But Tim Keenan, team manager, wasn’t satisfied. He wanted to see more of his colleagues go for certification so as to increase commitment and dedication to the profession. So, what did he do to increase enthusiasm among staff?

“We created a study group and made it available to all team members,” he said. Tim and the one other qualified technician garnered support from other professionals in the field and got them to teach on their areas of expertise. The result was “incredible interest and enthusiasm around the momentum created”. One study group turned to three and after two years, all but one of the 24 biomedical equipment technicians were certified. The remaining one had taken the exam three times and so it was only a matter of time before the team would be at 100 per cent.

Enthusiasm empowers you to do a better job

What this did is it also changed the topic of discussions during lunch and tea breaks. Whereas previously these focused on the usual politics, local events and casual conversation, now, with all the studying taking place and newfound interest in their work, conversation now focused on test questions and biomed theory – from cardia output zeroing to integrating amplifiers. What’s that all mean? Who cares? The point is that this newfound enthusiasm around their work led to a team of technicians who were better qualified and informed about their field and, therefore, able both to do a better job and to enjoy it more. They had a greater sense of personal pride and achievement. And, ironically, it was Tim’s own enthusiasm that made it all happen.

How to become more enthusiastic

Well, you may say, I just don’t feel enthusiastic. How does one find enthusiasm and show it? Good question.

Enthusiasm is infectious. Surrounding yourself with enthusiastic people rubs off on you and will help you feel enthusiastic too. This is partly because when a person is enthusiastic about something they will talk about it passionately. They will see connections the rest of us miss. They will have a grasp and perspective that helps other people see things differently.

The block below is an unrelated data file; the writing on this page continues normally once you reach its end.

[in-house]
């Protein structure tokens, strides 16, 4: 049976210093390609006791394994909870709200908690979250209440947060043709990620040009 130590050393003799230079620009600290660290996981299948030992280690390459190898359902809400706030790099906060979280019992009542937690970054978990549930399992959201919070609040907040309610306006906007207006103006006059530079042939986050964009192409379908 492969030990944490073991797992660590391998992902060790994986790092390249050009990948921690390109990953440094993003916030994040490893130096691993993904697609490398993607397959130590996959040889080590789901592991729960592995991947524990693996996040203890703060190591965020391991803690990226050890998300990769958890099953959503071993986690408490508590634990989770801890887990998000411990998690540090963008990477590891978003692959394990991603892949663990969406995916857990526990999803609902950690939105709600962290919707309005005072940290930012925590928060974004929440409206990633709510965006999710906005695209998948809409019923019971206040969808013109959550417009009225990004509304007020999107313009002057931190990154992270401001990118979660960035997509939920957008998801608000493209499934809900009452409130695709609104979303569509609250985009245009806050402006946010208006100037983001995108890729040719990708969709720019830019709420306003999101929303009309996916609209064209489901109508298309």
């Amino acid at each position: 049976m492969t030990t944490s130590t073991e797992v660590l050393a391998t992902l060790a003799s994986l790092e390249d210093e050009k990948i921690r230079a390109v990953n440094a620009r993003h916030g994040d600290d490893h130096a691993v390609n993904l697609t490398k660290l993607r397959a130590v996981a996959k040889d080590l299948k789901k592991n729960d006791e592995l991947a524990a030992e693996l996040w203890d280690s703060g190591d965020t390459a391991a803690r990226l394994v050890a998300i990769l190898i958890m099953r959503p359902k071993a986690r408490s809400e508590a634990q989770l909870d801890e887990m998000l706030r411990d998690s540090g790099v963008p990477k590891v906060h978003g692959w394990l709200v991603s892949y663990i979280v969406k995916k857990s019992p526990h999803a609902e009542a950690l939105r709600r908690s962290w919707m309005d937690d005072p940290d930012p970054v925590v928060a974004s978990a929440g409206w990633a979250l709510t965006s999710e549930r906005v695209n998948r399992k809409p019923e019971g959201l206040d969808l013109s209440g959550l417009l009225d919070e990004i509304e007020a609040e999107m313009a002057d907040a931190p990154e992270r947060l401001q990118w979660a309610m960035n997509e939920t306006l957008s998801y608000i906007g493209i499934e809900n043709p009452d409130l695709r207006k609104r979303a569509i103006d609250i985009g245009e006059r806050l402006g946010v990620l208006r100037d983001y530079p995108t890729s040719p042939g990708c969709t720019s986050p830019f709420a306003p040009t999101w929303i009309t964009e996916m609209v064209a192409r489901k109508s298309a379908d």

The same is true with action. When we see other people act enthusiastic this can make us feel more inspired. This explains in part why an employer or recruiter feels more drawn to a person who acts enthusiastic at an interview or at work. Their enthusiasm is received as energy that makes the employer feel energised. The opposite is also true: people who lack enthusiasm can make us feel drained and we will naturally do all we can, whether consciously or not, to avoid them.

Enthusiasm grows when we make our minds up to do our best. Setting a goal to work towards can also help. Another great energiser is to learn more about your job area, company, field or industry. Many a time the reason for lack of enthusiasm is lack of knowledge or understanding. To overcome this, research the company’s background. Find out more about the achievements of the CEO, team members, or others who have previously held the role you are going for or are currently doing. Dig up information on the company’s competitors. Take an interest in what the most pressing issues are that face your industry. Or start (or join) a professional study group, just as the Denver biomedical technicians did.

Without enthusiasm the disease of apathy will set in and working life for yourself and others around you will become a drag. If you’re unemployed, you will find it very hard to get a worthwhile job.

Of course, it is difficult to generate enthusiasm for something you genuinely aren’t interested in but, if that’s the case, then at least you will now know what you don’t want.